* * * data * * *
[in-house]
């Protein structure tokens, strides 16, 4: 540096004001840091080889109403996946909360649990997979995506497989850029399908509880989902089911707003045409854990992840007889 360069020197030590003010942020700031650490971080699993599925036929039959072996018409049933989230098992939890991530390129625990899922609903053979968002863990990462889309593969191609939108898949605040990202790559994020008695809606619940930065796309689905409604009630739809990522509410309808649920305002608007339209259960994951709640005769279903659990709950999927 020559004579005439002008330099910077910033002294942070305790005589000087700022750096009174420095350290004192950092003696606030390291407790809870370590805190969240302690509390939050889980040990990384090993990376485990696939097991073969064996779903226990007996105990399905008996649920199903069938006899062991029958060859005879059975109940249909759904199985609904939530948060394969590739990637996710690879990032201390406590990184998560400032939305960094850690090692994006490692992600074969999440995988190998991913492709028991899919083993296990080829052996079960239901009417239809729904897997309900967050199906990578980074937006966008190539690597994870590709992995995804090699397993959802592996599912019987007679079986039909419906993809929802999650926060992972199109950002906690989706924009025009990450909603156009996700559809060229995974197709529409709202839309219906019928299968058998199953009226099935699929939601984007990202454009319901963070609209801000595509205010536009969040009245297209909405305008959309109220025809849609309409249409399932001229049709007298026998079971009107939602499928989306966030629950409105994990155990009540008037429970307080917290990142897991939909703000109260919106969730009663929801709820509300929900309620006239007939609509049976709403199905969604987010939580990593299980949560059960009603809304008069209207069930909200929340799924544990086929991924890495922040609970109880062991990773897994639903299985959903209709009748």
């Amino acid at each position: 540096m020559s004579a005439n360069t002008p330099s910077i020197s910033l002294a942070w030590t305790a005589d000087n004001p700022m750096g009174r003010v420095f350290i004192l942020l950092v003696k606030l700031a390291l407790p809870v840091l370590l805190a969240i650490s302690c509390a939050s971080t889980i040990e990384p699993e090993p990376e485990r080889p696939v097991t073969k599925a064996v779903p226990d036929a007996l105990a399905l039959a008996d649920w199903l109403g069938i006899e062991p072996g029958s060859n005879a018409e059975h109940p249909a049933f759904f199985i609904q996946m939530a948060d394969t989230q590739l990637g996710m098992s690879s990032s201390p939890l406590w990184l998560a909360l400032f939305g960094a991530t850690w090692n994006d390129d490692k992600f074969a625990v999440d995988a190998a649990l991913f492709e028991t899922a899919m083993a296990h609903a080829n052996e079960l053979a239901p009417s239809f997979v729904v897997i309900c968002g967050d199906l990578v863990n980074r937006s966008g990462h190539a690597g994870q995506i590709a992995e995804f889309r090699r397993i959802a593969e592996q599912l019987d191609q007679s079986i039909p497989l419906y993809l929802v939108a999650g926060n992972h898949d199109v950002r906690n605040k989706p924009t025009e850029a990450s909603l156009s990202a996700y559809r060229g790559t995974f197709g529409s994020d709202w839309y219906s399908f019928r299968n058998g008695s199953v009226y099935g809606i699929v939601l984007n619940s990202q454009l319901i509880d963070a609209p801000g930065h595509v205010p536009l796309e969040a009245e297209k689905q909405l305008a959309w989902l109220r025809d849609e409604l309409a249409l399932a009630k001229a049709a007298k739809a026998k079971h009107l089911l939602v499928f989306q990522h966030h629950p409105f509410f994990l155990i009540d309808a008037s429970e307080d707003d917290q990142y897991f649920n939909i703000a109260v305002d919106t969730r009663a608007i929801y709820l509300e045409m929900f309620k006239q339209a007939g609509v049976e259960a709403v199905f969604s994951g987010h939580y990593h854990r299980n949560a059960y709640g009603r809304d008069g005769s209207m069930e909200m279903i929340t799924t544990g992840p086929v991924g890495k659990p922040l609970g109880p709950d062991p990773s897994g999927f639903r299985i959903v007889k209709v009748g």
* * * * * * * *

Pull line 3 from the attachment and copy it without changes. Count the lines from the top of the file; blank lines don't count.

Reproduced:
């Amino acid at each position: 540096m020559s004579a005439n360069t002008p330099s910077i020197s910033l002294a942070w030590t305790a005589d000087n004001p700022m750096g009174r003010v420095f350290i004192l942020l950092v003696k606030l700031a390291l407790p809870v840091l370590l805190a969240i650490s302690c509390a939050s971080t889980i040990e990384p699993e090993p990376e485990r080889p696939v097991t073969k599925a064996v779903p226990d036929a007996l105990a399905l039959a008996d649920w199903l109403g069938i006899e062991p072996g029958s060859n005879a018409e059975h109940p249909a049933f759904f199985i609904q996946m939530a948060d394969t989230q590739l990637g996710m098992s690879s990032s201390p939890l406590w990184l998560a909360l400032f939305g960094a991530t850690w090692n994006d390129d490692k992600f074969a625990v999440d995988a190998a649990l991913f492709e028991t899922a899919m083993a296990h609903a080829n052996e079960l053979a239901p009417s239809f997979v729904v897997i309900c968002g967050d199906l990578v863990n980074r937006s966008g990462h190539a690597g994870q995506i590709a992995e995804f889309r090699r397993i959802a593969e592996q599912l019987d191609q007679s079986i039909p497989l419906y993809l929802v939108a999650g926060n992972h898949d199109v950002r906690n605040k989706p924009t025009e850029a990450s909603l156009s990202a996700y559809r060229g790559t995974f197709g529409s994020d709202w839309y219906s399908f019928r299968n058998g008695s199953v009226y099935g809606i699929v939601l984007n619940s990202q454009l319901i509880d963070a609209p801000g930065h595509v205010p536009l796309e969040a009245e297209k689905q909405l305008a959309w989902l109220r025809d849609e409604l309409a249409l399932a009630k001229a049709a007298k739809a026998k079971h009107l089911l939602v499928f989306q990522h966030h629950p409105f509410f994990l155990i009540d309808a008037s429970e307080d707003d917290q990142y897991f649920n939909i703000a109260v305002d919106t969730r009663a608007i929801y709820l509300e045409m929900f309620k006239q339209a007939g609509v049976e259960a709403v199905f969604s994951g987010h939580y990593h854990r299980n949560a059960y709640g009603r809304d008069g005769s209207m069930e909200m279903i929340t799924t544990g992840p086929v991924g890495k659990p922040l609970g109880p709950d062991p990773s897994g999927f639903r299985i959903v007889k209709v009748g």